Non-small cell lung cancer (NSCLC) is the most common type of lung cancer, comprising 85% of all diagnosed cases of lung cancer. Treatment of NSCLC is dependent on the stage of the disease. In stage III NSCLC, the primary (original) tumor is large and the cancer has spread to lymph nodes in the center of the chest or other lymph nodes that are on the same side as the primary tumor. This stage of NSCLC is often referred to as locally advanced lung cancer and is divided into stages IIIA, IIIB, and IIIC, based on which lymph nodes have been affected and the size of the primary tumor. (Read more about lung cancer staging here.)
In 2018, the US Food and Drug Administration approved an immunotherapy drug, durvalumab (also known by its brand name, Imfinzi®), for the treatment of locally advanced stage III NSCLC following definitive chemoradiation, based on the results of the PACIFIC trial. Unlike other immunotherapies that have been approved for stage IV/metastatic NSCLC, durvalumab is the first immunotherapy approved for this subset of NSCLC patients.
We sat down with Patrick Forde, MD (MB, BCH), Associate Professor of Oncology at the Johns Hopkins School of Medicine, to discuss the results of the PACIFIC trial and what it means for our survivor community. Dr. Forde is an expert on immunotherapies for lung cancer and has led several global phase 3 immunotherapy clinical trials. We produced a webinar of our conversation, which you can watch below.
How has stage III NSCLC been traditionally treated? What is definitive concurrent chemoradiation?
Approximately one-third of NSCLC patients have stage III, locally advanced, disease at diagnosis. Stage III is highly heterogeneous, and treatment may involve surgery with chemotherapy or chemoradiation, or definitive concurrent chemoradiation without surgery. The choice of treatment for a patient should be jointly made by the patient and their healthcare team (which include a medical oncologist [who provides cancer treatment with drugs], a surgical oncologist [who provides cancer treatment with surgery], and a radiation oncologist [who provides cancer treatment with radiation]). Definitive concurrent chemoradiation is defined as a chemotherapy-radiation therapy combination treatment during which the patients receive radiation therapy on the same day as the chemotherapy infusion. Our understanding of radiation therapy has significantly advanced over the past few decades. Now, radiation therapy is often administered through intensity-modulated radiation therapy (IMRT)—the intensity of the radiation is adapted to match the precise shape and size of the tumor and minimize the damage to surrounding tissues, such as the heart and the other lung.
What is the PACIFIC trial? How have the results of the PACIFIC trial changed our approach to treating stage III NSCLC?
Though some stage III patients respond to chemoradiation, the chances of the cancer recurring is quite high. The PACIFIC trial was designed to test whether the addition of the immunotherapy drug durvalumab after a patient has completed chemoradiation decreases the chance of recurrence. Results of the PACIFIC trial indicate that patients receiving durvalumab after chemoradiation had both a higher progression-free survival (PFS) and overall survival (OS). The addition of durvalumab almost tripled PFS, and 66.3% of patients were alive after 24 months of treatment. Based on these highly promising results, treatment with durvalumab has become standard of care for those stage III patients who have received definitive concurrent chemoradiation. While testing for the immunotherapy biomarker, PD-L1, is not required in the US, there are ongoing studies to determine which patients may derive more benefit than others from this drug.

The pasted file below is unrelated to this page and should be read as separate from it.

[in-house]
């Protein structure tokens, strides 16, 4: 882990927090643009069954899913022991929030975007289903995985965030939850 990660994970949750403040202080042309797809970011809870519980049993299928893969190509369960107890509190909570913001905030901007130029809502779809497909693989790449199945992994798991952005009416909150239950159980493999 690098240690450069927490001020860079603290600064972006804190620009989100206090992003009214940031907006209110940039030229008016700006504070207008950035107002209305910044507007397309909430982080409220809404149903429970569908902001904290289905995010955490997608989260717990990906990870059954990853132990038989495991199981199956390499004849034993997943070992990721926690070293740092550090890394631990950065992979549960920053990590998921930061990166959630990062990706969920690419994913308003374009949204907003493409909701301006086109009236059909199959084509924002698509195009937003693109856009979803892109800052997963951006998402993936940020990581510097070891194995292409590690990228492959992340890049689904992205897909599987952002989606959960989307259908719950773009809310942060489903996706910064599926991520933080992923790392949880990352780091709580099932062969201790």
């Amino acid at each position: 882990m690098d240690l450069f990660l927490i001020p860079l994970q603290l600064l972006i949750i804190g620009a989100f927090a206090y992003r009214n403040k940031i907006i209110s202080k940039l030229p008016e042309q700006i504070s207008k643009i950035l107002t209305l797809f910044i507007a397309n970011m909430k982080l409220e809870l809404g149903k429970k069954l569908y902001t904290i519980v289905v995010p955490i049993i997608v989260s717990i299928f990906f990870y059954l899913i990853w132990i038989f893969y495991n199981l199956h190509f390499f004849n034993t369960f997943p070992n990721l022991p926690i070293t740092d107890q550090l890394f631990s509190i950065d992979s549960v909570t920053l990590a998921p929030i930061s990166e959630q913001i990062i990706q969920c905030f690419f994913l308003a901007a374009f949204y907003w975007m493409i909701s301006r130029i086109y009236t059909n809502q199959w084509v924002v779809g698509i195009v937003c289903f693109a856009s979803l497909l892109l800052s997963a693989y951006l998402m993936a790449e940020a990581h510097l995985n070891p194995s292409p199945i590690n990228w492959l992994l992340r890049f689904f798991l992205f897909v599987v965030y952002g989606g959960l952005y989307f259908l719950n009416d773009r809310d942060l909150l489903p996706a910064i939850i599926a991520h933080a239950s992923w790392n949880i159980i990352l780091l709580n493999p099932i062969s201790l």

How does durvalumab work? How does it enhance chemoradiation, which was traditionally used alone for the treatment of stage III NSCLC?
Durvalumab is a human monoclonal antibody that blocks the programmed death ligand 1 (PD-L1) protein on tumor cells.
When a patient receives chemoradiation, the treatment leads to gradual killing of the lung cancer. Tumor antigens are released into blood circulation and attract immune cells to the cancer. However, cancer cells can escape from the immune system by producing high levels of PD-L1 protein. Durvalumab blocks PD-L1 and unmasks the cancer cells, providing an additional attack on the tumor after chemoradiation.
Image courtesy of Dr. Forde.
Immunotherapy and chemoradiation are very different: immunotherapy harnesses the patient’s own immune system to fight the cancer, whereas chemoradiation directly kills the cancer cells. In stage III NSCLC, chemoradiation followed by durvalumab delivers a one-two punch to the lung cancer.
What side effects can patients expect after starting durvalumab?
Side effects from durvalumab are comparable to those of other PD1 and PD-L1 blocking antibodies. However, unlike the other immunotherapies, durvalumab is administered after a patient has completed chemoradiation treatment. There may be residual side effects from the chemoradiation. The patient’s healthcare team will discuss how best to manage these residual side effects. In general, serious side effects from durvalumab are rare, and the common side effects we see in the clinic can be managed easily. Among these may be fatigue, musculoskeletal pain, changes in hormone levels, decreased appetite, nausea, and the accumulation of fluid, causing swelling in the lower legs or hands.
For stage III NSCLC patients who may be candidates for chemoradiation, it may be useful to discuss that durvalumab may be a treatment option at the start of treatment.
We also invite you to check out our new free downloadable patient education booklet on stage III NSCLC.
This educational activity was made possible by a grant from Astra Zeneca.
Dr. Basu Roy is LUNGevity's Senior Director of Research .